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August 28, 2008updated 29 Apr 2022 12:32pm

Firms applaud EC transitional period for third-country auditors

Audit firms outside the EU have welcomed a transition period that simplifies registration requirements for firms auditing companies listed in EU member states.

The EC has granted a transitional period for audit reports concerning annual or consolidated accounts for financial years from 29 June 2008 to 1 July 2010.

During this period, third-country auditors can continue their audit activities in the EU without being registered under Article 45 of the EU Eighth Company Law Directive provided they supply information about themselves, and the auditing standards and independence requirements adhered to when carrying out audits.

Third-country auditors were concerned about burdensome registration requirements, which could be vastly different from one European country to another. Article 45, which had been due to come into effect on 29 June, also required third-country firms and auditors to be subject to member state systems of oversight, quality assurance, investigations and penalties.

Pragmatic solution

Nick Jeffrey from Grant Thornton UK is part of a team advising Grant Thornton International member firms on their EU audit registration requirements. He called the transitional period a pragmatic solution that provides market participants with breathing space “to do the right thing” by the capital markets.

“The worse solution would have been to rush into something which was inappropriate and actually harms the capital markets in the European Union, rather than supporting the confidence and robustness,” he said.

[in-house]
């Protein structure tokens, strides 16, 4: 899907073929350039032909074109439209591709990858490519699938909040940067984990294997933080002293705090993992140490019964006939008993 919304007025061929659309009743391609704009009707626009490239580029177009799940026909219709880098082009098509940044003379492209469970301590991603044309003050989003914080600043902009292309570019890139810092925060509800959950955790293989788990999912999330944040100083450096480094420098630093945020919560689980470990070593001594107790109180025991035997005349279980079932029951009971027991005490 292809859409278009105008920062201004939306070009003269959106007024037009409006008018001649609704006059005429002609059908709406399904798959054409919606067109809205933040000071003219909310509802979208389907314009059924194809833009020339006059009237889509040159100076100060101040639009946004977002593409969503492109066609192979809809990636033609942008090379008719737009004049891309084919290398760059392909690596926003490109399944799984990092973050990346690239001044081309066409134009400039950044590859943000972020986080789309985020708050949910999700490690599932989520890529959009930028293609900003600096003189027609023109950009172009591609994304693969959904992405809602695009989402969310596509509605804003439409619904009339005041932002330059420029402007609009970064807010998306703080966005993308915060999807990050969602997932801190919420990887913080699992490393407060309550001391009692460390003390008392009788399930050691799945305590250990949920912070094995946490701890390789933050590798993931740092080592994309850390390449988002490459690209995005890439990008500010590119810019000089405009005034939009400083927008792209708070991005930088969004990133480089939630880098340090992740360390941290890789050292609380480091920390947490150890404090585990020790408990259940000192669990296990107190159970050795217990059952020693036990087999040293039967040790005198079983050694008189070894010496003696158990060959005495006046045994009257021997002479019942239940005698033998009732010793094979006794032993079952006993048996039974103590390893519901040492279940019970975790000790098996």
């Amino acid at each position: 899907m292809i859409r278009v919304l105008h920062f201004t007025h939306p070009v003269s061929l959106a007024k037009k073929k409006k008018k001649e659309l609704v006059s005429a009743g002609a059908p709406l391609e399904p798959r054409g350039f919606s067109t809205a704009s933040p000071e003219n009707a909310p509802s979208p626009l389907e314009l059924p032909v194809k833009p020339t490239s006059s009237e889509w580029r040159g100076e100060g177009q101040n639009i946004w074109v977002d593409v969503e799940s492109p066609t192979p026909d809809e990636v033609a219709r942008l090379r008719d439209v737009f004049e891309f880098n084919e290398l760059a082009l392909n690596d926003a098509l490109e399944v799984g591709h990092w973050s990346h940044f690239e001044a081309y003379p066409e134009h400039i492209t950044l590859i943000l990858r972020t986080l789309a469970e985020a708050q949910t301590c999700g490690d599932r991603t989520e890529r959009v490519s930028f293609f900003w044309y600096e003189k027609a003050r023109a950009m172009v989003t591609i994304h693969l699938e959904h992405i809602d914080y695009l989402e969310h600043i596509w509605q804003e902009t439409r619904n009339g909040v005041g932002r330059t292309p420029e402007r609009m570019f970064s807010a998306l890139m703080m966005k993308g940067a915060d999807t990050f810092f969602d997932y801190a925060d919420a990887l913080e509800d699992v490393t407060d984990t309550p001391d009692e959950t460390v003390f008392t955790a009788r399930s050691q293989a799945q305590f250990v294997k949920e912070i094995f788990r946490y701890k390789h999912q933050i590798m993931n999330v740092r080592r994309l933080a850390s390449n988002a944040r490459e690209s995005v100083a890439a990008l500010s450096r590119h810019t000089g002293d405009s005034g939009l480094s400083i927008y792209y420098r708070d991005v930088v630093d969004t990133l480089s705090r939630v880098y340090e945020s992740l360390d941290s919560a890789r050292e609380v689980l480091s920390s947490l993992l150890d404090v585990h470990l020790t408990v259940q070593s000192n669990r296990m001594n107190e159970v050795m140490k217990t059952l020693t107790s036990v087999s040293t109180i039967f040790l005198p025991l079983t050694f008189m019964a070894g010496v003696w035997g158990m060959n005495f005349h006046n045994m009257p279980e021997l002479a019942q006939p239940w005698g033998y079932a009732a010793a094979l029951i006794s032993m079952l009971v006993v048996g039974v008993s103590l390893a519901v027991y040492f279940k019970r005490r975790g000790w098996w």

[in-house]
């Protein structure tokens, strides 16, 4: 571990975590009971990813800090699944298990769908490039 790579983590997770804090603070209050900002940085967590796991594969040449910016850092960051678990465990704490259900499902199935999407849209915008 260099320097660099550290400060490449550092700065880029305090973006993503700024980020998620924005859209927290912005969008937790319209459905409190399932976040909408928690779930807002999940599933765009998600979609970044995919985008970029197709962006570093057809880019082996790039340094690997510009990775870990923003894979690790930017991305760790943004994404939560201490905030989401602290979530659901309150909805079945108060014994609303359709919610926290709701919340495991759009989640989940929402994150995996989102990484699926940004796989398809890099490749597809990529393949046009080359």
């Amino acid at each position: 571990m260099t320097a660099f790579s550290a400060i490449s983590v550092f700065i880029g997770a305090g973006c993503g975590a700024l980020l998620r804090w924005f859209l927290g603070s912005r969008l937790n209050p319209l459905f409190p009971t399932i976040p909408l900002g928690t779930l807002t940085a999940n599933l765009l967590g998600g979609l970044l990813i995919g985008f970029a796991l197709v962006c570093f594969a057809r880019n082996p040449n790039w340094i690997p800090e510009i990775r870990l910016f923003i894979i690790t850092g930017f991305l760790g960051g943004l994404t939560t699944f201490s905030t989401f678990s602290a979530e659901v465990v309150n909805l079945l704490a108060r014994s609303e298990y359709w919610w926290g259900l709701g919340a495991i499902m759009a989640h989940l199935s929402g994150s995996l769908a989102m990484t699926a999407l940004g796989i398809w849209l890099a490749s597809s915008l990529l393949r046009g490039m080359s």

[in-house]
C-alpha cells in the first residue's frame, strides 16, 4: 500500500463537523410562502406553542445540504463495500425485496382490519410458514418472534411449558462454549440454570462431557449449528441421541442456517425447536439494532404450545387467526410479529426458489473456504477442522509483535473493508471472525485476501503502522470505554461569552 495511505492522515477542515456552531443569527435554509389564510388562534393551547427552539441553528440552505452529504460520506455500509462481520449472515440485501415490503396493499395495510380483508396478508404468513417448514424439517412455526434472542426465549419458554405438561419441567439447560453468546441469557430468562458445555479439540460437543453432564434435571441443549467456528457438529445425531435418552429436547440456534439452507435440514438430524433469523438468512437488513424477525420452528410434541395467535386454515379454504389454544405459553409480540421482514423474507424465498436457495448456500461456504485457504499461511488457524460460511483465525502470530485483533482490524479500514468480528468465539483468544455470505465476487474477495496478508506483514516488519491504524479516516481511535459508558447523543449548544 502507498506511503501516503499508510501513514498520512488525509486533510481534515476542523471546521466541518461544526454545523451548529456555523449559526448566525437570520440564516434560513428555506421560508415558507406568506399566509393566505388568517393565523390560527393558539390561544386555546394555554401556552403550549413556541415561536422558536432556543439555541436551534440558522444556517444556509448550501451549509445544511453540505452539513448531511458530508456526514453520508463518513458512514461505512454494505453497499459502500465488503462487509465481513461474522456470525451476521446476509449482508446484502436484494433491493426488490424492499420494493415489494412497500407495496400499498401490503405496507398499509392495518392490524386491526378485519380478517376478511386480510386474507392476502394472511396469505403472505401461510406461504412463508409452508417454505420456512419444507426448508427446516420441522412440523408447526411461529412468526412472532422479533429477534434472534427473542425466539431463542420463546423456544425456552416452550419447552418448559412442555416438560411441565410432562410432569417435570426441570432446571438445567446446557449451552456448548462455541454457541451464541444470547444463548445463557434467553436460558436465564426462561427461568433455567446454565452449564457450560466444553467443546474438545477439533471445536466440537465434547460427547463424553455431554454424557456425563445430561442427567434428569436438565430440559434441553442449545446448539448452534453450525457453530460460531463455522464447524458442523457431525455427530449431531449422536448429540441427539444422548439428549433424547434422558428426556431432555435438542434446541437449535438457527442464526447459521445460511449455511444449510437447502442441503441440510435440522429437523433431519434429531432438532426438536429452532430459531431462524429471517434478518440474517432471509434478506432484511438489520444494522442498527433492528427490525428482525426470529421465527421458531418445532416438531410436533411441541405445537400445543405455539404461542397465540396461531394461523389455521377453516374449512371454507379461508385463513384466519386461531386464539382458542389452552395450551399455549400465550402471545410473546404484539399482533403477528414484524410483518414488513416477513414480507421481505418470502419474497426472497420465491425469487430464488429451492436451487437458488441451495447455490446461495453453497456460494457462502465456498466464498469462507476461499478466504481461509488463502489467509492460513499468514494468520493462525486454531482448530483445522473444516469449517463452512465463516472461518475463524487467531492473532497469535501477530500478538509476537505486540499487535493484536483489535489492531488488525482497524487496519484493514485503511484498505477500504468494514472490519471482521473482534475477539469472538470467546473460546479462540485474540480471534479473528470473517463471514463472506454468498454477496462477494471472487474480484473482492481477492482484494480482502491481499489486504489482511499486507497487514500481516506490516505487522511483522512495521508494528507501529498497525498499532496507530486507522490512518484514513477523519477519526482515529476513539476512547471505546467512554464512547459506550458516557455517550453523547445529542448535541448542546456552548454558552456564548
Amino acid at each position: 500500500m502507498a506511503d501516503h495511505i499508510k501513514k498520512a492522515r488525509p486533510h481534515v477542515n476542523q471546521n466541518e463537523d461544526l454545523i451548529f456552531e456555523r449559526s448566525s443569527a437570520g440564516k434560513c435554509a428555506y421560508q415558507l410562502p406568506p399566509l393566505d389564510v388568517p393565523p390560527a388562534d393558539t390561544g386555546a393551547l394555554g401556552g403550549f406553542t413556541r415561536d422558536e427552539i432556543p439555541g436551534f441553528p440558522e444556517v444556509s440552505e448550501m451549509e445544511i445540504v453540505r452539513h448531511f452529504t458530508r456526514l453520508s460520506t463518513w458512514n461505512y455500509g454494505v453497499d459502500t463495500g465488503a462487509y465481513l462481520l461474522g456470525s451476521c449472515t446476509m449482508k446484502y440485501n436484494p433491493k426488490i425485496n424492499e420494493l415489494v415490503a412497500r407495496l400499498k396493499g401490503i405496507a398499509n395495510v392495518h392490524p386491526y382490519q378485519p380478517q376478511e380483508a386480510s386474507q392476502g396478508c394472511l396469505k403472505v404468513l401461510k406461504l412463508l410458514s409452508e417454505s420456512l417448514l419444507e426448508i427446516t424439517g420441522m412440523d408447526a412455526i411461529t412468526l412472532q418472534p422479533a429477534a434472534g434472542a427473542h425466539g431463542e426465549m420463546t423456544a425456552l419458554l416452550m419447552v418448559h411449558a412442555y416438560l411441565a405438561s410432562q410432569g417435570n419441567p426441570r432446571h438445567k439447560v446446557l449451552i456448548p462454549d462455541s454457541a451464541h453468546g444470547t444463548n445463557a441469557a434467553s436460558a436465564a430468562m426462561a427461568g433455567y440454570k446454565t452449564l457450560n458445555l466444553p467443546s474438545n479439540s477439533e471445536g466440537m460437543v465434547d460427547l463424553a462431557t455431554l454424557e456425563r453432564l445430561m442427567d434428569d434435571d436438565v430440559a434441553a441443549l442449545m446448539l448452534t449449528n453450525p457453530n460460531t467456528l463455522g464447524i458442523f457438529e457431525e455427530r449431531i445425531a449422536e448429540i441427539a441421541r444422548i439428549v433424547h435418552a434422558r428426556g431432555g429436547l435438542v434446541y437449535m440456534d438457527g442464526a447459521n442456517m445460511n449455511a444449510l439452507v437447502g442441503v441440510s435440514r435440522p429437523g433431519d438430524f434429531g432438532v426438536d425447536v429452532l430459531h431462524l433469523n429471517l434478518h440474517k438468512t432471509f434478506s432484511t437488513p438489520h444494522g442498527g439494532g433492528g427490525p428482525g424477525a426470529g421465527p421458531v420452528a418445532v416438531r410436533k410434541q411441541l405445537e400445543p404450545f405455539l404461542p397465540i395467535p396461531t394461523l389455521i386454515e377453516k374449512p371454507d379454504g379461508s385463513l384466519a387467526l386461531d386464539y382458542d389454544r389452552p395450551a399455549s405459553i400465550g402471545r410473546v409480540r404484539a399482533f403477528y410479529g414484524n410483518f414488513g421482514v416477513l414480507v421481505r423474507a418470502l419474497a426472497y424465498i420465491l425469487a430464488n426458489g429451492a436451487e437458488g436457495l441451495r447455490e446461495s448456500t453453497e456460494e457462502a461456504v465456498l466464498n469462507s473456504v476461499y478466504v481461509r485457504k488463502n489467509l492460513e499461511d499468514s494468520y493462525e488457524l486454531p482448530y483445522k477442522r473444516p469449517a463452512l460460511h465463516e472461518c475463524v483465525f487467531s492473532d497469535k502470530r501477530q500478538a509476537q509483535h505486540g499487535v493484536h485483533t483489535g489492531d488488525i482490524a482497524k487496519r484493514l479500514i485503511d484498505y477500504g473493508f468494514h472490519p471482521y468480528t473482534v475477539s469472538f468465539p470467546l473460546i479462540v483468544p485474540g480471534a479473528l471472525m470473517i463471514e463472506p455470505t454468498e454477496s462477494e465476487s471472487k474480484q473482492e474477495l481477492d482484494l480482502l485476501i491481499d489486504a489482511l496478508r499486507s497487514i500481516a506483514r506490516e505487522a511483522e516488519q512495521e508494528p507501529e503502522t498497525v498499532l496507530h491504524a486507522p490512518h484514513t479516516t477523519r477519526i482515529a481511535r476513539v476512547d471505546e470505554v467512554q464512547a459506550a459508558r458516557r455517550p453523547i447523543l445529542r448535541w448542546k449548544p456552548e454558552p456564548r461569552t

Jeffrey added that the jurisdictions included in the transitional period cover most Grant Thornton member firms that are involved in the audit of listed companies in the EU – the Netherlands Antilles might be one exception. He said the decision will have a positive effect on the network’s member firms.

“There was a regrettable degree of confusion around what information the regulators in each of the member states would want and we now understand the nature of the information required,” he explained.

“What we were hoping for was ideally if you were an auditor from outside the European Union, you’d only need to register once, in one [member state], with one set of information and that would be satisfactory for every member state regulator. The regulators in the member states haven’t been able to get to that position.

“But [following the EU decision on the transition period] we are now in a position where auditors have to register in each member state, but only need to give broadly the same information in each instance, and that is very good news.”

Deloitte Australia currently has eight clients listed on EU capital markets, although that number fluctuates significantly. Audit partner Caithlin McCabe said she was concerned registration requirements would represent a significant burden on Deloitte if member states worked individually.

“We were concerned that they would differ, and in fact there is still the possibility that some differences may arise once the individual member states finalise their requirements,” she said.

“Differing requirements by jurisdiction adds to the complexity of our compliance obligations. We believe that it is important that audit regulators, via the Independent Forum of Independent Audit Regulators, strive for consistency and mutual recognition to the fullest extent possible.”

McCabe said the transitional registration requirements are relatively straightforward and will have limited impact on the firm.

During the transitional period, the EC will continue to assess the equivalence of third-country oversight, quality assurance and investigation and penalties systems of certain non-EU countries.

Firms hope the extra time will encourage regulators to establish reliance agreements whereby firms registered in one country would satisfy the requirements of others within the EU. McCabe is confident that by the end of the transition period the EU and the Australian regulator will have reached a reliance agreement.

Jeffrey said Grant Thornton is now looking beyond the transitional period to reliance between regulators.

“I am not sure it will be as many as 30 that have maximum reliance [by the end of the transitional period], so at that point we will be very interested in what the next stage is from the European Commission. We will be very interested to see what they do with that list of 30,” he said.

Carolyn Canham

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